The ceramic sequence from Mitrou has enhanced our understanding of the painted traditions of MH central Greece. In particular, despite being a small sample and currently limited only to Mitrou, the pottery of the early part of the MH period has been documented for the first time. This analysis has distinguished two separate locally produced painted ceramic categories with very different chronologies. While Dull Painted pottery was apparent from at least the beginning of the MH period at Mitrou and persisted to the end, Matt Painted pottery did not appear until MH Phase 4, the equivalent of the beginning of MH II. Furthermore, Matt Painted pottery did not dominate the decorative assemblage until MH Phase 7 or the end of MH II. Parallels for the Dull Painted pottery at Mitrou have been noted at multiple sites in the southern Peloponnese and perhaps the Argolid. Descriptions of pottery at Eutresis, Orchomenos and Lefkandi suggest that local dull painted ware is also more prevalent in central Greece than previously thought. The detailed descriptions presented here of both the Matt Painted pottery and Dull Painted pottery at Mitrou will hopefully assist other researchers in central Greece in securely identifying any potential Dull Painted pottery in their assemblages. Only then can MH ceramicists begin a conversation concerning the appearance of Dull Painted pottery, the implications of its presence in both central Greece and the Peloponnese, and the transition from dull painted to matt painted technology in central Greece as observed at Mitrou.

Christopher Hale

The University of Melbourne

(1) I would like to thank the Mitrou Archaeological Project and all of its generous sponsors and supporters. In particular, thank you to Nina Kyparissi-Apostolika and Maria Papakonstantinou, successive directors of the Ephorate of Lamia, as well as Stephen V. Tracy, Jack L. Davis and James C. Wright, successive directors of the American School of Classical Studies at Athens, for their strong support of the Project over the years. In addition, thank you to the Alma Hansen Scholarship fund which supported me in large part while writing this article in Greece during 2014. Special thanks must be extended to Aleydis Van de Moortel and Eleni Zahou, co-directors of the Mitrou Archaeological Project, for allowing me to study the MH ceramics at the site and for their ongoing support. I Would also like to thank Aleydis Van de Moortel, Jeremy Rutter, Salvatore Vitale, Bartlomiej Lis and StDpan Ruckl for reading portions of this manuscript and offering valuable discussion on this topic during my time at Mitrou. Thank you also to Anna-Phillippa Touchais and Gilles Touchais for showing me some of their material from Argos. Thank you also to the two anonymous reviewers who offered valuable insights and advice. Any mistakes or inaccuracies in the presentation of this material remain my own.

(2) Based on the absolute chronology as argued in S. Manning, 'Chronology and Terminology', in The Oxford Handbook of the Bronze Age Aegean, ed. E. H. Cline (Oxford: Oxford University Press, 2010), 11-30.

(3) C. Zerner, 'New Perspectives on Trade in the Middle and early Late Helladic Periods on the Mainland', in Wace andBlegen: Pottery as Evidence for Trade in the Aegean Bronze Age 1939-1989, ed. C. Zerner, P. Zerner, and J. Winder (Amsterdam: Brill Academic Publishers, 1993), 39-56; 'Middle and Late Helladic I Pottery from Lerna: Part I', Hydra 2 (1986): 58-73; 'Middle and Late Helladic I Pottery from Lerna: Part II', Hydra 4 (1988): 1-10; J. Maran, Die deutschen Ausgrabungen auf der Pevkakia-Magula in Thessalien III: Die mittlere Bronzezeit, Teil I, (Bonn: Habelt, 1992); Die deutschen Ausgrabungen auf der Pevkakia-Magula in Thessalien III: Die mittlere Bronzezeit, Teil II (Bonn: Habelt, 1992); W. Gauss and E. Kiriatzi, Pottery Production and Supply at Bronze Age Kolonna, Aegina (Wien: Osterreichische Akademie der Wissenschaften, 2011); W Gauss and R. Smetana, 'Aegina Kolonna, the Ceramic Sequence of the SCIEM 2000 Project', in Middle Helladic Pottery and Synchronisms, ed. F. Felten, W. Gauss and R. Smetana (Wien: Verlag der Osterreichischen Akademie der Wissenschaften, 2007), 57-68; W. Wohlmayr, 'Aegina Kolonna MH III--LH I: Ceramic Phases of an Aegean Trade-Domain', in Middle Helladic Pottery and Synchronisms, ed. F. Felten, W. Gauss, and R. Smetana (Wien: Verlag der Osterreichischen Akademie der Wissenschaften, 2007), 45-56; J. Overbeck, Keos Volume VII. Ayia Irini: Period IV, (Mainz on Rhine: Philipp von Zabern Verlag, 1986); C. Renfrew, ed. Excavations at Phylakopi in Melos 1974-77 (London: British School at Athens, 2007); W. D. Taylour and R. Janko, ed. Ayios Stephanos: Excavations at a Bronze Age and Medieval Settlement in Southern Laconia (London: British School at Athens, 2008); R. Howell, 'Middle Helladic Settlement: Stratigraphy and Architecture and the Middle Helladic Settlement: Pottery,' in Excavations at Nichoria in Southwest Greece: Volume II. The Bronze Age Occupation, ed. W. A. McDonald and N. C. Wilkie (Minneapolis: University of Minnesota Press, 1992), 43-204.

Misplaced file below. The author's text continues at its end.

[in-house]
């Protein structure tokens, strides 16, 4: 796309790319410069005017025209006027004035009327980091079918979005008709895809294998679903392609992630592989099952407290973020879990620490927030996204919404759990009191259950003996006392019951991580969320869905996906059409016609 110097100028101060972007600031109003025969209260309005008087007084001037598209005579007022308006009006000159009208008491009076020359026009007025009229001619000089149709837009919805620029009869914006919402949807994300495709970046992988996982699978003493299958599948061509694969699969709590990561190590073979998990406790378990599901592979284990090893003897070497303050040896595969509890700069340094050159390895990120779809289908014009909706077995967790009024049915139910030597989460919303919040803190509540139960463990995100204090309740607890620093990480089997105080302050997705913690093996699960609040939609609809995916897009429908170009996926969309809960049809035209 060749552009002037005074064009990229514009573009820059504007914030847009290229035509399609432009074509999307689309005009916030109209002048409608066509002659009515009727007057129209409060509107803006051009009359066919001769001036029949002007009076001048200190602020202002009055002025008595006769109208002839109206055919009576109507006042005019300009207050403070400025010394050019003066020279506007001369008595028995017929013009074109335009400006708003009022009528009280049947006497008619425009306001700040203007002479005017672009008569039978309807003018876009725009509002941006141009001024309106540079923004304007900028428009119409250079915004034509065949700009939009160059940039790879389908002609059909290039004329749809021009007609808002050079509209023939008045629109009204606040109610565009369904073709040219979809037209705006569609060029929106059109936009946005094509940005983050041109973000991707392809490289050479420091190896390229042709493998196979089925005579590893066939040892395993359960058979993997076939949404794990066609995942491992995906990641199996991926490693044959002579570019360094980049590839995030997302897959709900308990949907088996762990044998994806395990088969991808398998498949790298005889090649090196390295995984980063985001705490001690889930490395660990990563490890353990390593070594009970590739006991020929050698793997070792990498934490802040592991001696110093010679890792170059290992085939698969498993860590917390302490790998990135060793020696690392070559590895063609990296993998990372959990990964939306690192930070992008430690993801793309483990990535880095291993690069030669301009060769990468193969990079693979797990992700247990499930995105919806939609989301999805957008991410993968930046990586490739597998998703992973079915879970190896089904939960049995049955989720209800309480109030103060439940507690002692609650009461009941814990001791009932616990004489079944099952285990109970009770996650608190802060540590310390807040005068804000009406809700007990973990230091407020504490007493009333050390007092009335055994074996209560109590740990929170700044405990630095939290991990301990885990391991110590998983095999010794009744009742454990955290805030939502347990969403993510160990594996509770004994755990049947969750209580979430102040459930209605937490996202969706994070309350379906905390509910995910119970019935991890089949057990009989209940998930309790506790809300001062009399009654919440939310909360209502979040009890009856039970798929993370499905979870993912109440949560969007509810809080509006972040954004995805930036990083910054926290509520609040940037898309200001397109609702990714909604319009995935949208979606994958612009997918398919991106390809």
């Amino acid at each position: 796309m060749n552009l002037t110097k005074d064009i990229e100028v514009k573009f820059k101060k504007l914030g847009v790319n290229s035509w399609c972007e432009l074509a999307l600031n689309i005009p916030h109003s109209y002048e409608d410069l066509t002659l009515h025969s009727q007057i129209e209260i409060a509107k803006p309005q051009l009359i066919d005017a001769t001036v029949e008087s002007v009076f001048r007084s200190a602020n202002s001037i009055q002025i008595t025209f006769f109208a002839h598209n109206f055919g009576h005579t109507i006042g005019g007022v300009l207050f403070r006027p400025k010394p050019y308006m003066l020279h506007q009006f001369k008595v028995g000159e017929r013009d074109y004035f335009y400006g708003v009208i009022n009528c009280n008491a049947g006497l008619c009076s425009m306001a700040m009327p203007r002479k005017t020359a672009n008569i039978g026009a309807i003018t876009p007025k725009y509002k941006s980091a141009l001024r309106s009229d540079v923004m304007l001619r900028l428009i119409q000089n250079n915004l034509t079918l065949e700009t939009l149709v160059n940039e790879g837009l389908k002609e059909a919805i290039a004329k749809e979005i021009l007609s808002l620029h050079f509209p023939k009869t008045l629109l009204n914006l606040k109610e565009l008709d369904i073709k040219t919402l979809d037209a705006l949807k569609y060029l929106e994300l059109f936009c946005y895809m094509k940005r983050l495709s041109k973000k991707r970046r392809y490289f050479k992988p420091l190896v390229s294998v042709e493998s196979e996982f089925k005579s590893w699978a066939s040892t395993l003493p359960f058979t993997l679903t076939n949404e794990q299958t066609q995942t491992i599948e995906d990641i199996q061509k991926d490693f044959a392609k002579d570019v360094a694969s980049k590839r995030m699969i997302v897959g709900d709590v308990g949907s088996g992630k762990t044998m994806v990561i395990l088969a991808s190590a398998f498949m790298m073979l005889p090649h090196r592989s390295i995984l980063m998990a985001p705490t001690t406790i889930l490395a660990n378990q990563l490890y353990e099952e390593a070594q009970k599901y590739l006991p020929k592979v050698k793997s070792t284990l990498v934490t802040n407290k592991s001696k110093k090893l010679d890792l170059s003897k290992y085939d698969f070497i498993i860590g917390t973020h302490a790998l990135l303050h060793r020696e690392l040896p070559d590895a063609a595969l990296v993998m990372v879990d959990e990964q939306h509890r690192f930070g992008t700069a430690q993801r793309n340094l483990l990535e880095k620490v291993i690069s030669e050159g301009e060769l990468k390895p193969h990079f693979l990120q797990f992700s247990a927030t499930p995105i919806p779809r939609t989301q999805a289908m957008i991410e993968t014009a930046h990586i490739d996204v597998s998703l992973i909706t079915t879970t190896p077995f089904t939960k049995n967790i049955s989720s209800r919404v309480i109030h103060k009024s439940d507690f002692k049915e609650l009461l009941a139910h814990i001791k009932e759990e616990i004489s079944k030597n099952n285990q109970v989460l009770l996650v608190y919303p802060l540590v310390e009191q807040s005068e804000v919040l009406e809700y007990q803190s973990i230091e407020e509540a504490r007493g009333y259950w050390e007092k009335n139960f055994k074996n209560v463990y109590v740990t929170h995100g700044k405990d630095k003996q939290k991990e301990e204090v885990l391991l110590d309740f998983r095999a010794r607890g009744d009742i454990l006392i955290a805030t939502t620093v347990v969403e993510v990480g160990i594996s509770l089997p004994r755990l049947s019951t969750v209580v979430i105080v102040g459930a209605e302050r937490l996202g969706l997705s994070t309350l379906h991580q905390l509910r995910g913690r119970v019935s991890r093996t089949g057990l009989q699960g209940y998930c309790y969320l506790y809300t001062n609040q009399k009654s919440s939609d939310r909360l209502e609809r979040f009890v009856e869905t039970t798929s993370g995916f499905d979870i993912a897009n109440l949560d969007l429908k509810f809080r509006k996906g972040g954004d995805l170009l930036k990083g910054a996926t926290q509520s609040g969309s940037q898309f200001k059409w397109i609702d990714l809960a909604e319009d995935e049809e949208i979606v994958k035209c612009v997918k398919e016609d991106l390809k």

(4) Dickinson's five-fold division has yet to be fully published or described. O. T. P. K. Dickinson, The Origins of Mycenaean Civilisation, (Goteborg: Paul Astroms forlag, 1977), 17-21.

(5) H. Goldman, Excavations at Eutresis in Boeotia (Cambridge, Mass: Harvard University Press, 1931), 9-75.

(6) Maran compares material from well stratified sites like Pevkakia, Pteleon, Kolonna and Lerna to come to this conclusion. See Maran, Pevkakia-Magula, Teil I, 308-310.